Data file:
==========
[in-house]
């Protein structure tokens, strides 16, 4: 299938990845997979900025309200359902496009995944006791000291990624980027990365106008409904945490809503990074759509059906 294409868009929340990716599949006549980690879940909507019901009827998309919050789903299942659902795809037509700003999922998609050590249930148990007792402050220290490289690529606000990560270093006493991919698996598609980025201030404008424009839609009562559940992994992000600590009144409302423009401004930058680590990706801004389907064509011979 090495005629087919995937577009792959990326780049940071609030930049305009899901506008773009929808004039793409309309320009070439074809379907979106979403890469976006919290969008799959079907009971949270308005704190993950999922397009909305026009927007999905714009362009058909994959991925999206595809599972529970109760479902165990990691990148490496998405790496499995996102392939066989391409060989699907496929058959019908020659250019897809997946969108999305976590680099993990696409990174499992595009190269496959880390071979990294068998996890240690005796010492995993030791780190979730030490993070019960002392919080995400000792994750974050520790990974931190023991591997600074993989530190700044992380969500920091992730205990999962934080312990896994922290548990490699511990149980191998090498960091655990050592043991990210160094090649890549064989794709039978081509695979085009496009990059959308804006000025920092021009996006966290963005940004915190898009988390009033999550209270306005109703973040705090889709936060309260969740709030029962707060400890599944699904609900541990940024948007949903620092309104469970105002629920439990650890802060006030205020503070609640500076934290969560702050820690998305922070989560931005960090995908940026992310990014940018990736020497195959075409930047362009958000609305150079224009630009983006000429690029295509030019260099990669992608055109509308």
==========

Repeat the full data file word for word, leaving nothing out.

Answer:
[in-house]
């Protein structure tokens, strides 16, 4: 299938990845997979900025309200359902496009995944006791000291990624980027990365106008409904945490809503990074759509059906 294409868009929340990716599949006549980690879940909507019901009827998309919050789903299942659902795809037509700003999922998609050590249930148990007792402050220290490289690529606000990560270093006493991919698996598609980025201030404008424009839609009562559940992994992000600590009144409302423009401004930058680590990706801004389907064509011979 090495005629087919995937577009792959990326780049940071609030930049305009899901506008773009929808004039793409309309320009070439074809379907979106979403890469976006919290969008799959079907009971949270308005704190993950999922397009909305026009927007999905714009362009058909994959991925999206595809599972529970109760479902165990990691990148490496998405790496499995996102392939066989391409060989699907496929058959019908020659250019897809997946969108999305976590680099993990696409990174499992595009190269496959880390071979990294068998996890240690005796010492995993030791780190979730030490993070019960002392919080995400000792994750974050520790990974931190023991591997600074993989530190700044992380969500920091992730205990999962934080312990896994922290548990490699511990149980191998090498960091655990050592043991990210160094090649890549064989794709039978081509695979085009496009990059959308804006000025920092021009996006966290963005940004915190898009988390009033999550209270306005109703973040705090889709936060309260969740709030029962707060400890599944699904609900541990940024948007949903620092309104469970105002629920439990650890802060006030205020503070609640500076934290969560702050820690998305922070989560931005960090995908940026992310990014940018990736020497195959075409930047362009958000609305150079224009630009983006000429690029295509030019260099990669992608055109509308």